Conductive Hearing Loss

Reference work entry


Anything blocking the transmission of sound at the outer or middle ear from being conducted through to the inner ear creates a conductive hearing loss; however, once sound is made loud enough to compensate for this attenuation of energy, individuals can usually hear normally and do not have problems with speech discrimination. Conductive losses can be caused, for example, by congenital structural anomalies, cerumen (ear wax build ups), foreign bodies, ear infections, perforated ear drums, tumors, or problems with the bones in the middle ear; most can be treated medically/surgically and do not require hearing aids unless the loss is chronic.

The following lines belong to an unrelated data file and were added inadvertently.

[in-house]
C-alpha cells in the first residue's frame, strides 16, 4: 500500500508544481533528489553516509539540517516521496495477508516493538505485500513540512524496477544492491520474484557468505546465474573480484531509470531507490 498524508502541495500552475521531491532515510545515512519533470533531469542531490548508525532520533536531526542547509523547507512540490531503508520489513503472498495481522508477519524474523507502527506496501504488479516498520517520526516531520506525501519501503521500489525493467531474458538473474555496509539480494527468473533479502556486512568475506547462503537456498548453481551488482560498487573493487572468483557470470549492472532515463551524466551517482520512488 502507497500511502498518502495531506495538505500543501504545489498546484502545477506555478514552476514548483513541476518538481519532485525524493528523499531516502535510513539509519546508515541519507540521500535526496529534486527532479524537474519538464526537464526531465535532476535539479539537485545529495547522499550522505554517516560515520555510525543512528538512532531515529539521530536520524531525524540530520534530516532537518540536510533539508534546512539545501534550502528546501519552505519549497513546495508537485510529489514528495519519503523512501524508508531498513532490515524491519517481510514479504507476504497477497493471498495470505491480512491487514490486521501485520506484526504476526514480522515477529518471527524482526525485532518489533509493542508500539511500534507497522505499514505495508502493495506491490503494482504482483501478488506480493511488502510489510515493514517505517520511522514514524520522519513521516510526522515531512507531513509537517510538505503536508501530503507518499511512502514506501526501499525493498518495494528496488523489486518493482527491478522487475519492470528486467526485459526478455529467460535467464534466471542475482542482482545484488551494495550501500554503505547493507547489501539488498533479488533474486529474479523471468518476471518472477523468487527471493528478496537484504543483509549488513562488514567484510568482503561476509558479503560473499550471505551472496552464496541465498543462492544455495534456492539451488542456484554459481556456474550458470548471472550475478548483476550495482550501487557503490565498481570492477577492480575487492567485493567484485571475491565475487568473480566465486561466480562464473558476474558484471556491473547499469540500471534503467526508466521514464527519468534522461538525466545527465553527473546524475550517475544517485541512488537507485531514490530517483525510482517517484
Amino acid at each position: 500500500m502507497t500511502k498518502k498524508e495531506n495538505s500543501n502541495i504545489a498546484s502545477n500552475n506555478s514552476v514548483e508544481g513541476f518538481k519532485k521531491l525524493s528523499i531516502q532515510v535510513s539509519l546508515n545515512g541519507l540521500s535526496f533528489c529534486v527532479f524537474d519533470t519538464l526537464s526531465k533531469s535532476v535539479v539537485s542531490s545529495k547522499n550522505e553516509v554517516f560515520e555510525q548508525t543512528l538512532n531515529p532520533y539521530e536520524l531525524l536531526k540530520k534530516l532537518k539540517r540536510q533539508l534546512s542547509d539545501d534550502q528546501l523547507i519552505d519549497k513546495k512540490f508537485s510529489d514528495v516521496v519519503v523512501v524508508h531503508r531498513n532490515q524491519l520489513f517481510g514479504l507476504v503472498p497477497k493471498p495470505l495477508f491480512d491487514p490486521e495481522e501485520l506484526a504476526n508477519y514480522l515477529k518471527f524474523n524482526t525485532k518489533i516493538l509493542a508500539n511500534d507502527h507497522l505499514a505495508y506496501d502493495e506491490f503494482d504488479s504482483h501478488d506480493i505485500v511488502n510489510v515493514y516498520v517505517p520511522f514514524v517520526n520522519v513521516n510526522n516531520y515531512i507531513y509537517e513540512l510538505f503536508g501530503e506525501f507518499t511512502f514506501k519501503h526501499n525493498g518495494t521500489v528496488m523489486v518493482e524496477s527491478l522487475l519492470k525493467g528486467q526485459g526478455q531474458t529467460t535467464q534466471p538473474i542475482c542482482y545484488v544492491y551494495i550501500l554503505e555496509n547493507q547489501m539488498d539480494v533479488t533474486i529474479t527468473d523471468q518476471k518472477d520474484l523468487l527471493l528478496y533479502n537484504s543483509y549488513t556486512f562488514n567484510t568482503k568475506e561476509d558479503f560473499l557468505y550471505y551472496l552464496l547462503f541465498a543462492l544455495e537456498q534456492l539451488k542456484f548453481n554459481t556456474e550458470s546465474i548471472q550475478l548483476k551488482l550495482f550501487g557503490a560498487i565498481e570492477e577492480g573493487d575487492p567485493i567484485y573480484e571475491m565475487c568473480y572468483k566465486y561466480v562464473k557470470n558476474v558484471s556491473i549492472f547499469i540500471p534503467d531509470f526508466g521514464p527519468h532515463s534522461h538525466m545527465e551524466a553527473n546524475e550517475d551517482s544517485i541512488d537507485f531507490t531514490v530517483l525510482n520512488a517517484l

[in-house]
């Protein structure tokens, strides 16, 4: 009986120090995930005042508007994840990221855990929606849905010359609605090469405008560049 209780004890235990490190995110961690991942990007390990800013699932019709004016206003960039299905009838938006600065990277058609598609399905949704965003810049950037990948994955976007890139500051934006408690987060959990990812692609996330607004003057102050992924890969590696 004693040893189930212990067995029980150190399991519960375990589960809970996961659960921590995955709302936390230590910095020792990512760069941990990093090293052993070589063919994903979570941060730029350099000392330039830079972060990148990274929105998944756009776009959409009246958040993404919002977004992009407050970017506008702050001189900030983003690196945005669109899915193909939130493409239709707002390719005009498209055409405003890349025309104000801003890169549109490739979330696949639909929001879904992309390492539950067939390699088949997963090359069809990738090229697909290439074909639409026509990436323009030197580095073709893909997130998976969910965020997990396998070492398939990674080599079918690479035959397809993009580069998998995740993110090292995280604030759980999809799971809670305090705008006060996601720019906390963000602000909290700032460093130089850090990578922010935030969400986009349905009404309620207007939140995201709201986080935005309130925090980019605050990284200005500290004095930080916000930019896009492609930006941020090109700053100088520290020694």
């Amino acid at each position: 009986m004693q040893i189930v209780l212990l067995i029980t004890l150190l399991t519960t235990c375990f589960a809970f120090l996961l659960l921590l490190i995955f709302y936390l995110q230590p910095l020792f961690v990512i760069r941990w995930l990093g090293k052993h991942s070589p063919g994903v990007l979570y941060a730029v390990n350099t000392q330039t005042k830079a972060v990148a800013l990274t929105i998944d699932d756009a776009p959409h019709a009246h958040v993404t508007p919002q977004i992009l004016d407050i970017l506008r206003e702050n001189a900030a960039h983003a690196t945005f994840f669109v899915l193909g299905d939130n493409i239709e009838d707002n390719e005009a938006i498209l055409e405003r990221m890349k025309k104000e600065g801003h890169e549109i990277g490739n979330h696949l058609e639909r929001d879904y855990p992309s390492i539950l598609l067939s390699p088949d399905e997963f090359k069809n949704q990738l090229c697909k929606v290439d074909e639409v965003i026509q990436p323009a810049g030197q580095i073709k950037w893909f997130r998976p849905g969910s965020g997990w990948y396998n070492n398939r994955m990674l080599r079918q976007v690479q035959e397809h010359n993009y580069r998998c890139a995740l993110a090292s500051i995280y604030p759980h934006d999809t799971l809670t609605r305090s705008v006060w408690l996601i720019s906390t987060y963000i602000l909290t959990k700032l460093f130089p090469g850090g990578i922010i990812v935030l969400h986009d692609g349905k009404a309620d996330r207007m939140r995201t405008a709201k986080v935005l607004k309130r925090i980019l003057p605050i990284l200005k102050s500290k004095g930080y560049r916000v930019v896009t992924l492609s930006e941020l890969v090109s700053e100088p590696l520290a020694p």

Public Health Hearing Loss Foreign Body Social Policy Conductive Hearing Loss 
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© Springer Science+Business Media LLC 2010

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